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Version 2.4.2Changelog

DataSnapshot.exportVal()

The exportVal() method is similar to val(), except priority information is included (if available), making it suitable for backing up your data.

The export format differs depending on what type of data is being read. In the case of primitive values (a string, number, or boolean) without a priority, a primitive value is returned:

ref.set("hello", function(error) {
  ref.once("value", function(snapshot) {
    var data = snapshot.exportVal();
    // data === "hello"
  });
});

In the case of primitive values (a string, number, or boolean) with a priority, the value is wrapped in an object with .value and .priority properties:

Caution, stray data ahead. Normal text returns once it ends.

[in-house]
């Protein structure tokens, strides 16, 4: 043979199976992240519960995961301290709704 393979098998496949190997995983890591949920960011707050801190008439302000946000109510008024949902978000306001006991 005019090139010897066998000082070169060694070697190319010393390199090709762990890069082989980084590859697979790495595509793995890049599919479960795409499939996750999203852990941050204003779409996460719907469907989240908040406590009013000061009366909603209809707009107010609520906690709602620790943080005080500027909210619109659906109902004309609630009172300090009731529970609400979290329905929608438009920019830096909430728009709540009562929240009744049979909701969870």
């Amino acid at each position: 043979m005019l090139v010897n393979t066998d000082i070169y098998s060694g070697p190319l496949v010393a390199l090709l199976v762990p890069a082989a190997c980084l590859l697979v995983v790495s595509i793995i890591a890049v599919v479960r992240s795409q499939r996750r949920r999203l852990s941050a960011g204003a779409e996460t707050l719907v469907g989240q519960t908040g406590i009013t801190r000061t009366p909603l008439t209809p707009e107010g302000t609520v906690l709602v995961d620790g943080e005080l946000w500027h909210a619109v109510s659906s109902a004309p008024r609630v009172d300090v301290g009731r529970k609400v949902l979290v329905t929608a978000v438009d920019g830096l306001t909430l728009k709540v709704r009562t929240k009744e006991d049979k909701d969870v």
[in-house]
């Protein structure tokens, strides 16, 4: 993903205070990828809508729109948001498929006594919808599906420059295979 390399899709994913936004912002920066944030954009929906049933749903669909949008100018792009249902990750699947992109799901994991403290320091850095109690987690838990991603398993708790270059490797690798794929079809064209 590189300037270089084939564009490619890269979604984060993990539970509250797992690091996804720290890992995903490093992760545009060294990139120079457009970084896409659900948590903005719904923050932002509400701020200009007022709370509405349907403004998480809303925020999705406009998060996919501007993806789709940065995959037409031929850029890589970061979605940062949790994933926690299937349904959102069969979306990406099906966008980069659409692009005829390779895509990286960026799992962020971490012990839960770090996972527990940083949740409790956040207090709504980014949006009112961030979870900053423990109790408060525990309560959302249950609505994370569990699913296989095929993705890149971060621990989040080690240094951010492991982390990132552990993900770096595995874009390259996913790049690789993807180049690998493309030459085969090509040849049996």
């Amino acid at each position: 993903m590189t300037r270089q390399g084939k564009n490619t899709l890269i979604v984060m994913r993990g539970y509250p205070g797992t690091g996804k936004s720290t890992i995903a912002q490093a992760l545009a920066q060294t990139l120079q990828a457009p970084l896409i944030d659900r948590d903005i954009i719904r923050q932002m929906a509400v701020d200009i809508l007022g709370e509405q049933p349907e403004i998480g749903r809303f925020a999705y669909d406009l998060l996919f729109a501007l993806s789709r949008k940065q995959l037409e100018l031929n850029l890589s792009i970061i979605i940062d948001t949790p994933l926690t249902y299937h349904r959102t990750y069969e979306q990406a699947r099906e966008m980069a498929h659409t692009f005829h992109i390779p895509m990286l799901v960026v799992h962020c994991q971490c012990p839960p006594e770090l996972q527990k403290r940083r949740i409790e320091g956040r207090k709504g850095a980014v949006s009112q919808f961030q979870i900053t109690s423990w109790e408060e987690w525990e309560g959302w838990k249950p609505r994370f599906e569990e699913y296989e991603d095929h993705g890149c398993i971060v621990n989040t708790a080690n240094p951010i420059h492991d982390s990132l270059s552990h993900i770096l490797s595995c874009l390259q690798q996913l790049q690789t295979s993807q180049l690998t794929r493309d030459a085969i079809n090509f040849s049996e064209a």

ref.setWithPriority("hello", 500, function(error) {
  ref.once("value", function(snapshot) {
    var data = snapshot.exportVal();
    // data is { ".value": "hello", ".priority": 500 }
    // data[".value"] === "hello"
    // data[".priority"] ===  500
  });
});

In the case of reading data that is a JavaScript object without a priority, a JavaScript object is returned:

ref.setWithPriority({ name: "Fred", age: 53 }, function(error) {
  ref.once("value", function(snapshot) {
    var data = snapshot.exportVal();
    // data is { "name": "Fred", "age": 53 }
    // data.name === "Fred"
    // data.age === 53
  });
});

In the case of JavaScript objects with a priority, a JavaScript object with .priority entries for all nodes with priorities is returned:

ref.setWithPriority({ name: "Fred", age: 53 }, 500, function(error) {
  ref.once("value", function(snapshot) {
    var data = snapshot.exportVal();
    // data is { "name": "Fred", "age": 53, ".priority": 500 }
    // data.name === "Fred"
    // data.age === 53
    // data[".priority"] === 500
  });
});